Lee Friedlander, Statue – New Jersey, 1971, printed 1973, Los Angeles County Museum of Art, Ralph M. Parsons Fund

Artists on Art: Judy Fiskin on Lee Friedlander

August 29, 2017
Carol S. Eliel, Curator of Modern Art

Through photography and video, Judy Fiskin has, since the 1970s, addressed narratives of both visual and personal significance—from pictures of the California landscape to intimate reflections on her mother’s mortality. Her precise art is deeply affecting and has provided a path-breaking model to generations of artists. The subject of solo exhibitions at MOCA in Los Angeles and the New Museum in New York, among other institutions, Fiskin teaches at CalArts.

For Artists on Art, LACMA’s online video series featuring contemporary artists speaking on objects of their choice from our permanent collection, Fiskin selected Lee Friedlander’s Statue – New Jersey (1971, printed 1973). Today, she speaks more about her connection to this photograph.

It takes a while to find the titular statue in Lee Friedlander’s photograph Statue – New Jersey.

The statue, whose back is to us, is over on the right. It’s one of the last things that you see in the photograph, even though it’s in the title. Those things all have to do with Lee Friedlander’s sense of humor. His playfulness is to confound you. I think the first thing you have to do with this photograph is orient yourself. 

In New Jersey?

Friedlander was interested in showing America. He did a lot of road trips through the United States. His predecessors, the most important photographers before him for his kind of style and activity, were Robert Frank and, before that, Walker Evans. They both made big statements about the United States. Robert Frank put a melancholy gloss over what he saw; and Evans—one of his big contributions was to make the everyday, the vernacular, monumental and worth looking at. But Friedlander was more playful. He shot this from the inside of his car. A lot of people were doing road trips. Stephen Shore was doing road trips. But nobody else was making the car part of it.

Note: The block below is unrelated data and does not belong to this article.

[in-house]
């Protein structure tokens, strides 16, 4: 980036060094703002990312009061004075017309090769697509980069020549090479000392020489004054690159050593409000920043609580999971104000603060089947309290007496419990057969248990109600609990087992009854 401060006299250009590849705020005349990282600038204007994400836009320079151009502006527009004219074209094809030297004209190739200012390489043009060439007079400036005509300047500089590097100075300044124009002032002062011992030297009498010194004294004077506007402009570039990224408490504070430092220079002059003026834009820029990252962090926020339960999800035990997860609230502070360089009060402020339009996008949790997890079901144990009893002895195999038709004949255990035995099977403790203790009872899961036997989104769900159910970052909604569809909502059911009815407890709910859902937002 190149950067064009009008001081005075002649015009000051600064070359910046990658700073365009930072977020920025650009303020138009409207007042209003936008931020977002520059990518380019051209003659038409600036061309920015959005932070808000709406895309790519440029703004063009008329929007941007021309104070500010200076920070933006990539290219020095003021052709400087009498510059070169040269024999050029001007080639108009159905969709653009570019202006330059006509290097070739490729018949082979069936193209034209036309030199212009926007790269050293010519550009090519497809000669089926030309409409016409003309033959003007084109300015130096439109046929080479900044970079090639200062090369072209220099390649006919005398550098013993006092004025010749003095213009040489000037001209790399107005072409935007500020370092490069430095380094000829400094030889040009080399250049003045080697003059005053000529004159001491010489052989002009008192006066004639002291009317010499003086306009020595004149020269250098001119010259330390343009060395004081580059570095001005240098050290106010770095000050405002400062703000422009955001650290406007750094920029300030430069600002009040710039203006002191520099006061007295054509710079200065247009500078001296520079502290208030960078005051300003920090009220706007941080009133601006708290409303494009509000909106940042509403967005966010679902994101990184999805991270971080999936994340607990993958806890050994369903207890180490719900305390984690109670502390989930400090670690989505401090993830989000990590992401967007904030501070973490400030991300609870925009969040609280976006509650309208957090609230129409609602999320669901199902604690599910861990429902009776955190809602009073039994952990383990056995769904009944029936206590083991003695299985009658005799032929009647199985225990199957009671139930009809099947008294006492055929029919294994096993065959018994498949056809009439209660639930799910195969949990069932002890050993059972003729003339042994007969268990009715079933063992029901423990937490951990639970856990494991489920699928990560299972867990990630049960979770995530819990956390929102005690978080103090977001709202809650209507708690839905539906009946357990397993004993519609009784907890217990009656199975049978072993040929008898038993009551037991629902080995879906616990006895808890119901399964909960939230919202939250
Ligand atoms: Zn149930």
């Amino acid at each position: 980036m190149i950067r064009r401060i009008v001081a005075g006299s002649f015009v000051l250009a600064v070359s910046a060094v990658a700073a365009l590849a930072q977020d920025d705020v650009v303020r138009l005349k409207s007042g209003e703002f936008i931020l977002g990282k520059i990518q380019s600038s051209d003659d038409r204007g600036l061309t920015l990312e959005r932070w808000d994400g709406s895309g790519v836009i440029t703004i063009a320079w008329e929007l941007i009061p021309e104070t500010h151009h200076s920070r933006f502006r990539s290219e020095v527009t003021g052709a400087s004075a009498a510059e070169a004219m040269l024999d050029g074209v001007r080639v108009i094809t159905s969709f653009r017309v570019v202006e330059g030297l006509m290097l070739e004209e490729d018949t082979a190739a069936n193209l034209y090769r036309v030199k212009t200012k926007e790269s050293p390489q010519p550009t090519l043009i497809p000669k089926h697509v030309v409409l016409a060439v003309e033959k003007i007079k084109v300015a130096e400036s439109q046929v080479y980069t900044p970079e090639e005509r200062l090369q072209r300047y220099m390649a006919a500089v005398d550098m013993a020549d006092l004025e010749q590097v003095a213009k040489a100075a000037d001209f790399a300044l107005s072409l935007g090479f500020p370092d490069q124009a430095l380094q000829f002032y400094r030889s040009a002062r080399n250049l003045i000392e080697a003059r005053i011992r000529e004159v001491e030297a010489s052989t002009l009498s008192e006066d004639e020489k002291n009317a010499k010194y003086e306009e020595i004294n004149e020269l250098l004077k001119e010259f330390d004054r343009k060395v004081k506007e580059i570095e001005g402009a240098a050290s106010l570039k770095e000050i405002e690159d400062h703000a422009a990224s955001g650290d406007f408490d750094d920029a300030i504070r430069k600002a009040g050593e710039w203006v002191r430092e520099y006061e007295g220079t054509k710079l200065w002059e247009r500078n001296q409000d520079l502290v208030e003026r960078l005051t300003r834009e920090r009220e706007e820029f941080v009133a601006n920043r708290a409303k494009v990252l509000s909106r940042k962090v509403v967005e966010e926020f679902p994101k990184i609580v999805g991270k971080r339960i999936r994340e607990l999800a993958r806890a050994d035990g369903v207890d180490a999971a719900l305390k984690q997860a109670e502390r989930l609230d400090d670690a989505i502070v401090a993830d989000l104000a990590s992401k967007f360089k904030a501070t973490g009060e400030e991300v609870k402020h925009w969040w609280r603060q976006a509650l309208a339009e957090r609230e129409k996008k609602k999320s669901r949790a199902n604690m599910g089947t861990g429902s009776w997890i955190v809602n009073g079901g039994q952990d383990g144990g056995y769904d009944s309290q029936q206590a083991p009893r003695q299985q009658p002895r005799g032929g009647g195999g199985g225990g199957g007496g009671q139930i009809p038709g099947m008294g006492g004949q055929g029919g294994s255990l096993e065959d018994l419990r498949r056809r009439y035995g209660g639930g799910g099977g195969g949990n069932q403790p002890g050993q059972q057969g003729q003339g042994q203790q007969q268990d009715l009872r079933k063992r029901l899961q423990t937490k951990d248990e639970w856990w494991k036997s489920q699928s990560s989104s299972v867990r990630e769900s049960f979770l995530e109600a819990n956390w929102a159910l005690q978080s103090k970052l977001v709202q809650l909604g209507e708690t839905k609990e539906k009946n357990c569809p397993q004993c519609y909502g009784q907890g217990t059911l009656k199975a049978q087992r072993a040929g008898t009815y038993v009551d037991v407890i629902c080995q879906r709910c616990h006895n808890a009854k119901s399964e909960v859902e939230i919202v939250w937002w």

Judy Fiskin considering Lee Friedlander's Statue – New Jersey, 1971, printed 1973, Los Angeles County Museum of Art, Ralph M. Parsons Fund

The image is disorienting. It’s hard to figure out where we’re looking at, and from what position. 

He made a decision in printing the photograph to let the elements of the car go black. When I first saw it, it looked to me like a big piece of black abstraction plopped over a nondescript landscape. What this does—letting it go black—is divide the photograph up into eight separate photographs. So you kind of have to ask yourself, why did he do this? Friedlander was interested in what was going on in his time in the field of photography. And there was something called “self-referentiality”: you wanted to put yourself into the picture in some way. You wanted to remind your audience of your presence as the photographer, so that the audience would relate to the photograph not as a window onto reality. In the act of photographing, framing, and printing, and in the limitations of film, you’ve already abstracted the image—your point of view is in it in some way. Photographers then really wanted to bring this to the forefront, and I think you can really see it in this image. You have to figure it out, it’s all a puzzle, but you understand that he is in the car and that the frame is the frame of the car. You are in the car with him, he is there.

I’m curious about what you mean by “limitations of film”?

This was taken before digital photography. Both black-and-white film and color film had certain limits in the colors or the tones they could produce, which could be altered and played with within the limits of the darkroom. You could make all kinds of decisions depending on how you exposed the film, what kind of developer you used for the negative, and how long you developed the negative; and then the same with the exposure in the enlarger, and the developer that you used to develop the paper that you exposed in the enlarger. All those things could give you different kinds of prints. With experience you could decide, for instance, I’m going to make the structure of this go black and still let the landscape have light. I’m not sure whether Friedlander decided on this when he was shooting, or whether he decided on it in the darkroom—every photographer is different that way. He really was interested in the kinds of things that the camera could do, and that he could do in the darkroom. Lee Friedlander had more than one way of confounding you.

The conversation was edited and condensed for clarity.

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